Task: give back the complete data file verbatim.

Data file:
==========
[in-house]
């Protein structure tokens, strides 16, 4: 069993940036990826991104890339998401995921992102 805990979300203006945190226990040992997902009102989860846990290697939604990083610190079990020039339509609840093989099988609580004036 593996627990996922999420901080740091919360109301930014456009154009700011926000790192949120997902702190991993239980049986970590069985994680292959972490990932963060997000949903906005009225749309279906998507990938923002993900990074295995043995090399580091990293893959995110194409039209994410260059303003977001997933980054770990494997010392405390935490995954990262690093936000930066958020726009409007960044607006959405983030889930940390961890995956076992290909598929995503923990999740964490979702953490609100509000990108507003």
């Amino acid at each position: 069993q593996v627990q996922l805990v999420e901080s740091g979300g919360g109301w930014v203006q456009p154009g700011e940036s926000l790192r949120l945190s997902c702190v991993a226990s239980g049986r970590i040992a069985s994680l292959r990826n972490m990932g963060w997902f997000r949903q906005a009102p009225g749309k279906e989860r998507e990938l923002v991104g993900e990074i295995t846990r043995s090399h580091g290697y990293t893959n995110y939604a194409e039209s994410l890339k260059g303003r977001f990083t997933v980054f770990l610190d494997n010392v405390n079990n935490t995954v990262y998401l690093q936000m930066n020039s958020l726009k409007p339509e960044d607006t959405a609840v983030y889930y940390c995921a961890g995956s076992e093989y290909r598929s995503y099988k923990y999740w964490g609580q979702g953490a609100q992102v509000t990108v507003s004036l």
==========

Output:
[in-house]
């Protein structure tokens, strides 16, 4: 069993940036990826991104890339998401995921992102 805990979300203006945190226990040992997902009102989860846990290697939604990083610190079990020039339509609840093989099988609580004036 593996627990996922999420901080740091919360109301930014456009154009700011926000790192949120997902702190991993239980049986970590069985994680292959972490990932963060997000949903906005009225749309279906998507990938923002993900990074295995043995090399580091990293893959995110194409039209994410260059303003977001997933980054770990494997010392405390935490995954990262690093936000930066958020726009409007960044607006959405983030889930940390961890995956076992290909598929995503923990999740964490979702953490609100509000990108507003």
């Amino acid at each position: 069993q593996v627990q996922l805990v999420e901080s740091g979300g919360g109301w930014v203006q456009p154009g700011e940036s926000l790192r949120l945190s997902c702190v991993a226990s239980g049986r970590i040992a069985s994680l292959r990826n972490m990932g963060w997902f997000r949903q906005a009102p009225g749309k279906e989860r998507e990938l923002v991104g993900e990074i295995t846990r043995s090399h580091g290697y990293t893959n995110y939604a194409e039209s994410l890339k260059g303003r977001f990083t997933v980054f770990l610190d494997n010392v405390n079990n935490t995954v990262y998401l690093q936000m930066n020039s958020l726009k409007p339509e960044d607006t959405a609840v983030y889930y940390c995921a961890g995956s076992e093989y290909r598929s995503y099988k923990y999740w964490g609580q979702g953490a609100q992102v509000t990108v507003s004036l």